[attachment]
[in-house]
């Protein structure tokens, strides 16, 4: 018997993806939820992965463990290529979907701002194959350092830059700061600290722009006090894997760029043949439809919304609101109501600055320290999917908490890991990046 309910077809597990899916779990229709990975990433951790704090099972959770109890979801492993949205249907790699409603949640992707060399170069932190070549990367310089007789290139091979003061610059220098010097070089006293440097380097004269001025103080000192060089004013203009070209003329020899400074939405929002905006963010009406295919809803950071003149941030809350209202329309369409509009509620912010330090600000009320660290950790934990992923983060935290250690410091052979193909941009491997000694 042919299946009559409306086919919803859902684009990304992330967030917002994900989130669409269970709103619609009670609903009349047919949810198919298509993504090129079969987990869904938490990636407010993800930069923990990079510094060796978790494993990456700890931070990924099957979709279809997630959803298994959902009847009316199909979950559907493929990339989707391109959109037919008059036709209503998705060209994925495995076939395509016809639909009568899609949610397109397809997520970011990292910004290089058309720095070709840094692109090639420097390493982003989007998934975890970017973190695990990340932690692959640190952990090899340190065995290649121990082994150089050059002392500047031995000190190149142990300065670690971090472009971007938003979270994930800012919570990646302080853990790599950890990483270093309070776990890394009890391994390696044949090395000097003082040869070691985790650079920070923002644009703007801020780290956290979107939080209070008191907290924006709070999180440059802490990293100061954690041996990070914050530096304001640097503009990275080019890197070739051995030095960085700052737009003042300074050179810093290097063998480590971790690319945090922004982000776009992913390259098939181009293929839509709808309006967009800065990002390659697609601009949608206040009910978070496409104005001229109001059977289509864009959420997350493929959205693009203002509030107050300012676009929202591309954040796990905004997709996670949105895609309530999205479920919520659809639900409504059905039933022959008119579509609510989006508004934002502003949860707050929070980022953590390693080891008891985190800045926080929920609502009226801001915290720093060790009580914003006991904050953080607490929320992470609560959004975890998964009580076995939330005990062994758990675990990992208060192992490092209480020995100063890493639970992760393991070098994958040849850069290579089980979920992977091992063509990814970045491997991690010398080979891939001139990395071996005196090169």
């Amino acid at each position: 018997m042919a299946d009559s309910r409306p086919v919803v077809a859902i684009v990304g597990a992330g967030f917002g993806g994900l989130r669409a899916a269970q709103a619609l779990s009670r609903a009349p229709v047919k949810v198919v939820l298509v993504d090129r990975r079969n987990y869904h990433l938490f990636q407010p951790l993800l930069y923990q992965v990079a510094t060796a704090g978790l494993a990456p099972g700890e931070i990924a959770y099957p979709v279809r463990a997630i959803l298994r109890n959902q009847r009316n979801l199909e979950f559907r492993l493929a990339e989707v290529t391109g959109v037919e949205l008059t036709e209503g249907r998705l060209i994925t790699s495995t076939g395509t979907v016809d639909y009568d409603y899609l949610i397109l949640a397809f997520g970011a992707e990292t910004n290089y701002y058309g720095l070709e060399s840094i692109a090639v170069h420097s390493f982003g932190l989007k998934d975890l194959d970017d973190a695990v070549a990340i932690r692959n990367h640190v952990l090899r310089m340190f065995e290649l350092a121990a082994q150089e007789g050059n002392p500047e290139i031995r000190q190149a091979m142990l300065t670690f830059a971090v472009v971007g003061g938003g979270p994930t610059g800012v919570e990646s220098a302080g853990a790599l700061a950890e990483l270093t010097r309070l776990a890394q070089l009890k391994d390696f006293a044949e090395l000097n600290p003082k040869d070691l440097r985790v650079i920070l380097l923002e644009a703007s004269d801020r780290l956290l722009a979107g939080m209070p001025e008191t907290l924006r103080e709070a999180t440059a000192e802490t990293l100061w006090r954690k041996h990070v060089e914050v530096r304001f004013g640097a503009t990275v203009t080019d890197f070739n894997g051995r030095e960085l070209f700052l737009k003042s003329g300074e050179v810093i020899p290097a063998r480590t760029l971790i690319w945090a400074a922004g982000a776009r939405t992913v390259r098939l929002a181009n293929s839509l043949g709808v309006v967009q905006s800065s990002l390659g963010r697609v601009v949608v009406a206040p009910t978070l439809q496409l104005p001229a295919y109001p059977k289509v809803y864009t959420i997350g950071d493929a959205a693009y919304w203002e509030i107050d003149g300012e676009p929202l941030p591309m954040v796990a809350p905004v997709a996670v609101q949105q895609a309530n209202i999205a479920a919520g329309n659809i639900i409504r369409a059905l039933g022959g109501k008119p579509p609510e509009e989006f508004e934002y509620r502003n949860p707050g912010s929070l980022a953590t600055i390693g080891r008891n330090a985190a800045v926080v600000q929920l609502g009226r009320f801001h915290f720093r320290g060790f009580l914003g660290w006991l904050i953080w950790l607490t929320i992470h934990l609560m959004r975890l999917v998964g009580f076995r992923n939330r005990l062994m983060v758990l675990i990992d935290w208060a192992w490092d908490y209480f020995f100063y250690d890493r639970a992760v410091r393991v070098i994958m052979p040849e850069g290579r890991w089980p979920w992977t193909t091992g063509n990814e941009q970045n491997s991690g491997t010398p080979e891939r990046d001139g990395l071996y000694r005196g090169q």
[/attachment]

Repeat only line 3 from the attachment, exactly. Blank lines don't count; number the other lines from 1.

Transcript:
């Amino acid at each position: 018997m042919a299946d009559s309910r409306p086919v919803v077809a859902i684009v990304g597990a992330g967030f917002g993806g994900l989130r669409a899916a269970q709103a619609l779990s009670r609903a009349p229709v047919k949810v198919v939820l298509v993504d090129r990975r079969n987990y869904h990433l938490f990636q407010p951790l993800l930069y923990q992965v990079a510094t060796a704090g978790l494993a990456p099972g700890e931070i990924a959770y099957p979709v279809r463990a997630i959803l298994r109890n959902q009847r009316n979801l199909e979950f559907r492993l493929a990339e989707v290529t391109g959109v037919e949205l008059t036709e209503g249907r998705l060209i994925t790699s495995t076939g395509t979907v016809d639909y009568d409603y899609l949610i397109l949640a397809f997520g970011a992707e990292t910004n290089y701002y058309g720095l070709e060399s840094i692109a090639v170069h420097s390493f982003g932190l989007k998934d975890l194959d970017d973190a695990v070549a990340i932690r692959n990367h640190v952990l090899r310089m340190f065995e290649l350092a121990a082994q150089e007789g050059n002392p500047e290139i031995r000190q190149a091979m142990l300065t670690f830059a971090v472009v971007g003061g938003g979270p994930t610059g800012v919570e990646s220098a302080g853990a790599l700061a950890e990483l270093t010097r309070l776990a890394q070089l009890k391994d390696f006293a044949e090395l000097n600290p003082k040869d070691l440097r985790v650079i920070l380097l923002e644009a703007s004269d801020r780290l956290l722009a979107g939080m209070p001025e008191t907290l924006r103080e709070a999180t440059a000192e802490t990293l100061w006090r954690k041996h990070v060089e914050v530096r304001f004013g640097a503009t990275v203009t080019d890197f070739n894997g051995r030095e960085l070209f700052l737009k003042s003329g300074e050179v810093i020899p290097a063998r480590t760029l971790i690319w945090a400074a922004g982000a776009r939405t992913v390259r098939l929002a181009n293929s839509l043949g709808v309006v967009q905006s800065s990002l390659g963010r697609v601009v949608v009406a206040p009910t978070l439809q496409l104005p001229a295919y109001p059977k289509v809803y864009t959420i997350g950071d493929a959205a693009y919304w203002e509030i107050d003149g300012e676009p929202l941030p591309m954040v796990a809350p905004v997709a996670v609101q949105q895609a309530n209202i999205a479920a919520g329309n659809i639900i409504r369409a059905l039933g022959g109501k008119p579509p609510e509009e989006f508004e934002y509620r502003n949860p707050g912010s929070l980022a953590t600055i390693g080891r008891n330090a985190a800045v926080v600000q929920l609502g009226r009320f801001h915290f720093r320290g060790f009580l914003g660290w006991l904050i953080w950790l607490t929320i992470h934990l609560m959004r975890l999917v998964g009580f076995r992923n939330r005990l062994m983060v758990l675990i990992d935290w208060a192992w490092d908490y209480f020995f100063y250690d890493r639970a992760v410091r393991v070098i994958m052979p040849e850069g290579r890991w089980p979920w992977t193909t091992g063509n990814e941009q970045n491997s991690g491997t010398p080979e891939r990046d001139g990395l071996y000694r005196g090169q």